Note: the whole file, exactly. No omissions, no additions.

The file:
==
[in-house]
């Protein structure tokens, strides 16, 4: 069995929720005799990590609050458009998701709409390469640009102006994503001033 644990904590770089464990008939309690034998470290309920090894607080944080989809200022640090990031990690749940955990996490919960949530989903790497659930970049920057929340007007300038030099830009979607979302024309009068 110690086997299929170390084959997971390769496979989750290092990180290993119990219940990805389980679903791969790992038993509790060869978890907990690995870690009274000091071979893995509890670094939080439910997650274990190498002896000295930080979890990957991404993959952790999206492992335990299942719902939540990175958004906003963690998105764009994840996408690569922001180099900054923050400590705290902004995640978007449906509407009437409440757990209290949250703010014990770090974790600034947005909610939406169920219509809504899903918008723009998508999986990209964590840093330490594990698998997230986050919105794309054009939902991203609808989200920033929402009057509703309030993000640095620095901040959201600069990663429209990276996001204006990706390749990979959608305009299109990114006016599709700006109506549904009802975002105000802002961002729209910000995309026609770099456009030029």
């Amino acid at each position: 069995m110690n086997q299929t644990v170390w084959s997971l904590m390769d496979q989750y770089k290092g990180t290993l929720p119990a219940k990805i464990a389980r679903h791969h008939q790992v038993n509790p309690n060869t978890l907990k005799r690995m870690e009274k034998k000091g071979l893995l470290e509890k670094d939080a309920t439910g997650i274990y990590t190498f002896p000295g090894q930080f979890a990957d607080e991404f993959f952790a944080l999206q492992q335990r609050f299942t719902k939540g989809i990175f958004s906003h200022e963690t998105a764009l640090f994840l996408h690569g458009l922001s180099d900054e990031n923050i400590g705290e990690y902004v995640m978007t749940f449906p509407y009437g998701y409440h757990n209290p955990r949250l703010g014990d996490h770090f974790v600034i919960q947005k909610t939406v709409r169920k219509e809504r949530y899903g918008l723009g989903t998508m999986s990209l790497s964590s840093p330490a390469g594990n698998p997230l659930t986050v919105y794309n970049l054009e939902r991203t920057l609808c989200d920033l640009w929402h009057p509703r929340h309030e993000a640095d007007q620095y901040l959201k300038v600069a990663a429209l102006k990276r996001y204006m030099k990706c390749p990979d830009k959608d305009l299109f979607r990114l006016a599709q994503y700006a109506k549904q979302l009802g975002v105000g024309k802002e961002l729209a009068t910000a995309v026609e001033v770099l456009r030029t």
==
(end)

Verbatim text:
[in-house]
């Protein structure tokens, strides 16, 4: 069995929720005799990590609050458009998701709409390469640009102006994503001033 644990904590770089464990008939309690034998470290309920090894607080944080989809200022640090990031990690749940955990996490919960949530989903790497659930970049920057929340007007300038030099830009979607979302024309009068 110690086997299929170390084959997971390769496979989750290092990180290993119990219940990805389980679903791969790992038993509790060869978890907990690995870690009274000091071979893995509890670094939080439910997650274990190498002896000295930080979890990957991404993959952790999206492992335990299942719902939540990175958004906003963690998105764009994840996408690569922001180099900054923050400590705290902004995640978007449906509407009437409440757990209290949250703010014990770090974790600034947005909610939406169920219509809504899903918008723009998508999986990209964590840093330490594990698998997230986050919105794309054009939902991203609808989200920033929402009057509703309030993000640095620095901040959201600069990663429209990276996001204006990706390749990979959608305009299109990114006016599709700006109506549904009802975002105000802002961002729209910000995309026609770099456009030029």
């Amino acid at each position: 069995m110690n086997q299929t644990v170390w084959s997971l904590m390769d496979q989750y770089k290092g990180t290993l929720p119990a219940k990805i464990a389980r679903h791969h008939q790992v038993n509790p309690n060869t978890l907990k005799r690995m870690e009274k034998k000091g071979l893995l470290e509890k670094d939080a309920t439910g997650i274990y990590t190498f002896p000295g090894q930080f979890a990957d607080e991404f993959f952790a944080l999206q492992q335990r609050f299942t719902k939540g989809i990175f958004s906003h200022e963690t998105a764009l640090f994840l996408h690569g458009l922001s180099d900054e990031n923050i400590g705290e990690y902004v995640m978007t749940f449906p509407y009437g998701y409440h757990n209290p955990r949250l703010g014990d996490h770090f974790v600034i919960q947005k909610t939406v709409r169920k219509e809504r949530y899903g918008l723009g989903t998508m999986s990209l790497s964590s840093p330490a390469g594990n698998p997230l659930t986050v919105y794309n970049l054009e939902r991203t920057l609808c989200d920033l640009w929402h009057p509703r929340h309030e993000a640095d007007q620095y901040l959201k300038v600069a990663a429209l102006k990276r996001y204006m030099k990706c390749p990979d830009k959608d305009l299109f979607r990114l006016a599709q994503y700006a109506k549904q979302l009802g975002v105000g024309k802002e961002l729209a009068t910000a995309v026609e001033v770099l456009r030029t």